23 SES 03 A, Policy Reforms and Teacher Professionalism (Part 2)
Paper Session continues from 23 SES 02 A
Like many other European countries, German speaking countries have seen – in particular after the PISA-shock 2001 ‑ new policies to change the governance of their education systems (Martens et al., 2010). The then dominating version of input-oriented governance was criticized and steps were taken to establish new ‘evidence-based’ governance systems which are built on measures such as performance standards, state-wide comparative student assessment and data feedback, ‘new’ school inspections, and national or regional education reports (Altrichter & Maag Merki, 2010).
As a result, the governance models in many countries are currently transforming (see Skedsmo, 2009). From the perspective of governance theory (Moos, 2011; Altrichter 2010) school leaders have a decisive role for the ‘implementation’ of such new governance models. They occupy an intermediate position between education policy and central administration which promote these policies on one hand, and the ‘operative side’ of the school system, the individual school and its members, on the other (Moos & Paulsen, 2014). They must stimulate, organize and coordinate the process of ‘re-contextualization’ (Fend, 2006) by which the structural ideas of new governance systems are translated into viable work structures and coordination patterns on the level of individual schools (Ball et al., 2012). In order to do so they must understand new governance models and have an idea how they may be translated in to the everyday work practices of schools. As a consequence, it is interesting to know how school leaders evaluate new ‘evidence-based governance models and whether or not they expect – in comparative assessment with alternative strategies of quality development ‑ positive impulses for the development of the quality of schooling.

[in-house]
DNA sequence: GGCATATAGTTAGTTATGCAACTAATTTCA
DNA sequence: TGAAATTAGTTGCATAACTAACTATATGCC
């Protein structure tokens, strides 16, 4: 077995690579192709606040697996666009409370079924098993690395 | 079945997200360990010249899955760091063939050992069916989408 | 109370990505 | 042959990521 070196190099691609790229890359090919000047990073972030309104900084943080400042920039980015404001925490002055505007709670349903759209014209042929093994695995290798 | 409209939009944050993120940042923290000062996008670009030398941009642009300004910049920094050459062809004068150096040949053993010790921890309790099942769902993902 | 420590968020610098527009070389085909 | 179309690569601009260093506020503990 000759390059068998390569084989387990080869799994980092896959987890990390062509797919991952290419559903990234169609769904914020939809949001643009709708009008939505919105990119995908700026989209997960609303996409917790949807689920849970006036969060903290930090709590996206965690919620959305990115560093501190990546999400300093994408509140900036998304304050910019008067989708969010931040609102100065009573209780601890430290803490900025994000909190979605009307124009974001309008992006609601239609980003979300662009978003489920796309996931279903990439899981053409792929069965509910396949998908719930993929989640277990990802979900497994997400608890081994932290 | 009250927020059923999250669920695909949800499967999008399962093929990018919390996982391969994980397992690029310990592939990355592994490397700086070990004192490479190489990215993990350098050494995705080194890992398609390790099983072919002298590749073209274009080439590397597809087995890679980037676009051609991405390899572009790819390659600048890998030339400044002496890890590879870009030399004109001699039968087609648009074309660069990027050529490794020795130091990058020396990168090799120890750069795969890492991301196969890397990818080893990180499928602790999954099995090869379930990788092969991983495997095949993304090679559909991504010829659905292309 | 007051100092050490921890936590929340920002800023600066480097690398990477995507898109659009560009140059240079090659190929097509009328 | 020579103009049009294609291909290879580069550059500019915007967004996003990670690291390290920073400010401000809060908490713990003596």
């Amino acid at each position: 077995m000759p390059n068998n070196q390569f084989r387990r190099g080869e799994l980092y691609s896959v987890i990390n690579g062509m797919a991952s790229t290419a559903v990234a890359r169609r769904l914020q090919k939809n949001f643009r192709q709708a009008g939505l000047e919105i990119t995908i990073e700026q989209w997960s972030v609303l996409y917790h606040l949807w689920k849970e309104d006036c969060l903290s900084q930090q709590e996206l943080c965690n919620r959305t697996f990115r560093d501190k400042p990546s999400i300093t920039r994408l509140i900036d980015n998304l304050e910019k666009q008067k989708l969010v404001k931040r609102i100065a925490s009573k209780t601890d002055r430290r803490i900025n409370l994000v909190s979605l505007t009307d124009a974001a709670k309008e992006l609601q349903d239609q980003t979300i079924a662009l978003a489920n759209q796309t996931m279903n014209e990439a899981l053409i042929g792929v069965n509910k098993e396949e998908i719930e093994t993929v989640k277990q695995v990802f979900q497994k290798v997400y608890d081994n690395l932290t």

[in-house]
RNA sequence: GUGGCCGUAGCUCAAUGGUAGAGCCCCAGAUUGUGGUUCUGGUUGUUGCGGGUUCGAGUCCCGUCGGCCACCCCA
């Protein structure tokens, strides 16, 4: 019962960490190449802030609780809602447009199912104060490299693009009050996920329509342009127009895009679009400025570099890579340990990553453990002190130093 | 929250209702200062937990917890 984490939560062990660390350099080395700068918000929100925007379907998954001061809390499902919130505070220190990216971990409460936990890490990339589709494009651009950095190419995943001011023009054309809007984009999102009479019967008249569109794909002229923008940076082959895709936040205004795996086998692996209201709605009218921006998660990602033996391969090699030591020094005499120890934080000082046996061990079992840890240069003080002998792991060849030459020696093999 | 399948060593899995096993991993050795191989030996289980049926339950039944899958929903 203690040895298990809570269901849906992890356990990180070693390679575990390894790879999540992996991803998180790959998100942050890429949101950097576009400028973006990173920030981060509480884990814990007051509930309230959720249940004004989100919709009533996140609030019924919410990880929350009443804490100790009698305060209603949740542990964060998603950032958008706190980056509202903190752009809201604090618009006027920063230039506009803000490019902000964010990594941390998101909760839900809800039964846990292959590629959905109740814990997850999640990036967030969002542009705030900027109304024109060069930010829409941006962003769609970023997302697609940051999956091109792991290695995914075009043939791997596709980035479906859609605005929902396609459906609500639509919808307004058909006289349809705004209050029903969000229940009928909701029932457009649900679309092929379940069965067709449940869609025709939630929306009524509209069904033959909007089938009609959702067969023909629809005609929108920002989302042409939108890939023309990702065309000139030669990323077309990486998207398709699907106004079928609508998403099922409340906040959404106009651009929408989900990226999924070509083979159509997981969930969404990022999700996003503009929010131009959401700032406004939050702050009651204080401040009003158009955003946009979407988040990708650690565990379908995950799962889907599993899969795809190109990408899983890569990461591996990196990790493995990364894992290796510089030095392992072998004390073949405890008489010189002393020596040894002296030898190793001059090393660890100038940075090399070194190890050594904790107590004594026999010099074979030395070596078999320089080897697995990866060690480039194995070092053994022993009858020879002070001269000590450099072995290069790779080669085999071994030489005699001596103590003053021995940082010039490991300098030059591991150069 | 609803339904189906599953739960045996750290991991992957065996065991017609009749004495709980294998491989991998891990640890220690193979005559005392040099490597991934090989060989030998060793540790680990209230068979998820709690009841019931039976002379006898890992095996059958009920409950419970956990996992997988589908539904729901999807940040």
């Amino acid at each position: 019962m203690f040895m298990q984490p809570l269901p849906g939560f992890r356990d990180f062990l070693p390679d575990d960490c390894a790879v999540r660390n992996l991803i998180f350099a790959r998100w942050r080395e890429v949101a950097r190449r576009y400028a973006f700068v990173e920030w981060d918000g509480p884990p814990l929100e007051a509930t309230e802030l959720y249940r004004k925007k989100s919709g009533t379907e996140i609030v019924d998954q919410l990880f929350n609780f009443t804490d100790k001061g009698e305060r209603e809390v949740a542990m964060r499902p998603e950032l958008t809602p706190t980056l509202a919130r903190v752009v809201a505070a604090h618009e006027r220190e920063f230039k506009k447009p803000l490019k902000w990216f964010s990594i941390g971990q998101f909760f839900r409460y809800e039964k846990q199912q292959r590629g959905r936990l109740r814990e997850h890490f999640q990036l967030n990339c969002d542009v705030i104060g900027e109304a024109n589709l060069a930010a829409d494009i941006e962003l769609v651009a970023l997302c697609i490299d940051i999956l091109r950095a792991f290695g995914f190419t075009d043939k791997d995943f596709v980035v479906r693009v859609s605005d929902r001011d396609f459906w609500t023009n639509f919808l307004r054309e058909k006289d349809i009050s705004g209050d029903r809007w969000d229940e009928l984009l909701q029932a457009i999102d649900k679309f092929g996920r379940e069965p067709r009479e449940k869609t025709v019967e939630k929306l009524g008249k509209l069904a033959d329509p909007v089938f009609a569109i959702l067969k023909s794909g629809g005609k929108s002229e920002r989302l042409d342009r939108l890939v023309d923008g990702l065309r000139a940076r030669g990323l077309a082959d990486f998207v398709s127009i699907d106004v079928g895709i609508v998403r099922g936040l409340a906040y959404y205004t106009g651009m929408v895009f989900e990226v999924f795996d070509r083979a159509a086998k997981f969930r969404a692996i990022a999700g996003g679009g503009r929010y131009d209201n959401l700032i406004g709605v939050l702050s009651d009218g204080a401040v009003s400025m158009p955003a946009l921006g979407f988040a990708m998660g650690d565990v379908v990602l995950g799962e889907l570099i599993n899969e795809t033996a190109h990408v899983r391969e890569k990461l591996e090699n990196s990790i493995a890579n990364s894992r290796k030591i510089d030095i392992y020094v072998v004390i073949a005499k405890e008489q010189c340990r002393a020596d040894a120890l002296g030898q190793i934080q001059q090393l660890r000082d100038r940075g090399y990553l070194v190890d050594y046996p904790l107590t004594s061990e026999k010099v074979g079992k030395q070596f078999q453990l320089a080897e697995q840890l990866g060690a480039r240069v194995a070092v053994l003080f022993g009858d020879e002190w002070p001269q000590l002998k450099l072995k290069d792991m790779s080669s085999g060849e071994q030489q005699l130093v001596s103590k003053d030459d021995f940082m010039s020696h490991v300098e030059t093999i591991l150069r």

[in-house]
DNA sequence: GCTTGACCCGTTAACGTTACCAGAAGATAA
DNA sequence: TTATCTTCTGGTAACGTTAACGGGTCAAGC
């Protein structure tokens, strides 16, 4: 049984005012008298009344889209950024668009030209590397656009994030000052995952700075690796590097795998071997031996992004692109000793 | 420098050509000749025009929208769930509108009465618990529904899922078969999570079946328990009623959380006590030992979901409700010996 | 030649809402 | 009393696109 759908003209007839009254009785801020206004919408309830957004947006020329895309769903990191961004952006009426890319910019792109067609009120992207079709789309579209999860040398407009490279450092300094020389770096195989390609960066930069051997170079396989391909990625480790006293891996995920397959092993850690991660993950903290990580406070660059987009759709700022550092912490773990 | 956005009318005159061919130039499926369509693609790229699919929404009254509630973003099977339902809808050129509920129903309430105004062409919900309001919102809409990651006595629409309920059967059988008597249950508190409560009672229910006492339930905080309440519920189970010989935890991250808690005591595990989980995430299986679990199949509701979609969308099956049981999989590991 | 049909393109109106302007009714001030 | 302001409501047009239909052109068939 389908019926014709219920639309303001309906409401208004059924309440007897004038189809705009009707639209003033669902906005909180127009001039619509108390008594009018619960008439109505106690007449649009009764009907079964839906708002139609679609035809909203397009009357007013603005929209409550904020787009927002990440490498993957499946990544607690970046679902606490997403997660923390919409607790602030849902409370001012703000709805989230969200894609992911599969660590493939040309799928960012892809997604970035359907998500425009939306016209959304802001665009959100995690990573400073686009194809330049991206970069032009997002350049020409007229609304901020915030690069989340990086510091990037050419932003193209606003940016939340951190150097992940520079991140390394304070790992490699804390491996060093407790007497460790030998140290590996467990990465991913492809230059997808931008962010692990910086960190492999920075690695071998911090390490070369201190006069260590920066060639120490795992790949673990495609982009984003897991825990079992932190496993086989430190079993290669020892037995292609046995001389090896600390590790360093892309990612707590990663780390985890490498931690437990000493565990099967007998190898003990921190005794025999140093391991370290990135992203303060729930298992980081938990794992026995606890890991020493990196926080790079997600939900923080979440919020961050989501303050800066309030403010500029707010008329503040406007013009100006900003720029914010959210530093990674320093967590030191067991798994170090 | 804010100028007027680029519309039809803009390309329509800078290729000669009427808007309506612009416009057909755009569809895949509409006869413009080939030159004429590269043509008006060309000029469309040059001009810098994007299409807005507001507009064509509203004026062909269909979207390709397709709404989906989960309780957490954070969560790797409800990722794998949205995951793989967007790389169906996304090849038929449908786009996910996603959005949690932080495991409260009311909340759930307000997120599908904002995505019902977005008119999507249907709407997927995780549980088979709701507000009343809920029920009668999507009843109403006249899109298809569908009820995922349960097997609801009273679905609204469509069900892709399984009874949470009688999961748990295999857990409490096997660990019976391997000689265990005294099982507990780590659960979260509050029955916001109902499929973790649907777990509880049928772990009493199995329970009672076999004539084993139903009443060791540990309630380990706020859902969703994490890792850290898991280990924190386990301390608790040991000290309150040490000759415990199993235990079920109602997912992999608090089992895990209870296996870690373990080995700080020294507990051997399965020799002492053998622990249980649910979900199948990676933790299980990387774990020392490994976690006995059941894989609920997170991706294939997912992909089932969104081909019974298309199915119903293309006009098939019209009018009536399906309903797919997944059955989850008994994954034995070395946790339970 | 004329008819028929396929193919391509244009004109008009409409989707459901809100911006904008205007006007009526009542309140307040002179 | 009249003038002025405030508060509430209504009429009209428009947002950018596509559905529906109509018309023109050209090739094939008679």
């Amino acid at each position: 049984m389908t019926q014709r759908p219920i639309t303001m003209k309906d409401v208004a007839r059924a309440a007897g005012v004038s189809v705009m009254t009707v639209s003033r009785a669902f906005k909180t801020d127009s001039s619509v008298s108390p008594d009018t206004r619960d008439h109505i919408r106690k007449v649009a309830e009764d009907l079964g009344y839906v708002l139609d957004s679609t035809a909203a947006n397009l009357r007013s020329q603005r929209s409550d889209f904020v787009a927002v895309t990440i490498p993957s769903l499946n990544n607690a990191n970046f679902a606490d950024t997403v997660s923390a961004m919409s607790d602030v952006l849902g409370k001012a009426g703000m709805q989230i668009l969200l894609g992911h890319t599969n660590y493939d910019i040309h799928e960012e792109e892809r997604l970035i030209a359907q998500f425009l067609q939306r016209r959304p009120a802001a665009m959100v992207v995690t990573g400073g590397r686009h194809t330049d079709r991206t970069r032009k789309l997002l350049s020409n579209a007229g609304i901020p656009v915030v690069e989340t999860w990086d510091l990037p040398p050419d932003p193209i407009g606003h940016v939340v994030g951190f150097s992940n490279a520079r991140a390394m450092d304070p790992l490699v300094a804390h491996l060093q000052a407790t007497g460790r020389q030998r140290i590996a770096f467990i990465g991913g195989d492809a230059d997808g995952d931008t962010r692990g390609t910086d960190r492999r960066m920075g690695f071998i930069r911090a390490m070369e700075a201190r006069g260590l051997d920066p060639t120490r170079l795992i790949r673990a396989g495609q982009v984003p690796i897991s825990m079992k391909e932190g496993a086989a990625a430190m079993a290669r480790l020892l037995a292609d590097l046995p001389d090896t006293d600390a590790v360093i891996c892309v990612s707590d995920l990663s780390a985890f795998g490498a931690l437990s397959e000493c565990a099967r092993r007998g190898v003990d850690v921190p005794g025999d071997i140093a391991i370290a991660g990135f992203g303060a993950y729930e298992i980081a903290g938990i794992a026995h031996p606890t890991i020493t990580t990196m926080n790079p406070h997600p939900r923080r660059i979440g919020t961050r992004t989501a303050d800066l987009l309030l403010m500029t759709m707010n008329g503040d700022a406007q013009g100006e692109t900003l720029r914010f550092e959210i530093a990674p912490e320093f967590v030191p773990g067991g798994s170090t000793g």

The paper starts with giving an overview of the development of various instruments of quality assurance in education and discusses alternative governance strategies which are in place and proposed for German speaking educations systems. In a second section a questionnaire for collecting school leaders’ attitudes towards alternative strategies of educational governance is explained. In a third section empirical data with respect to the following research questions is analysed:
(1) What is the evaluation of Austrian and Swiss school leaders of evidence-based governance strategies? Are there alternative governance strategies to which they attribute better potential for quality development in education?
(2) Is there a difference in their assessment of governance strategies between primary and secondary school leaders?
(3) Did school leaders‘ assessment of new ‚evidence-based governance strategies‘ change between 2009 – 2014?
(4) Is there a correlation of school leaders‘ assessment of new ‚evidence-based governance strategies‘ and their commitment to quality development? Is there a correlation to special results with respect to quality development?
(5) Is there a difference between Austrian and Swiss school leaders in their assessment of new ‚evidence-based governance strategies‘?
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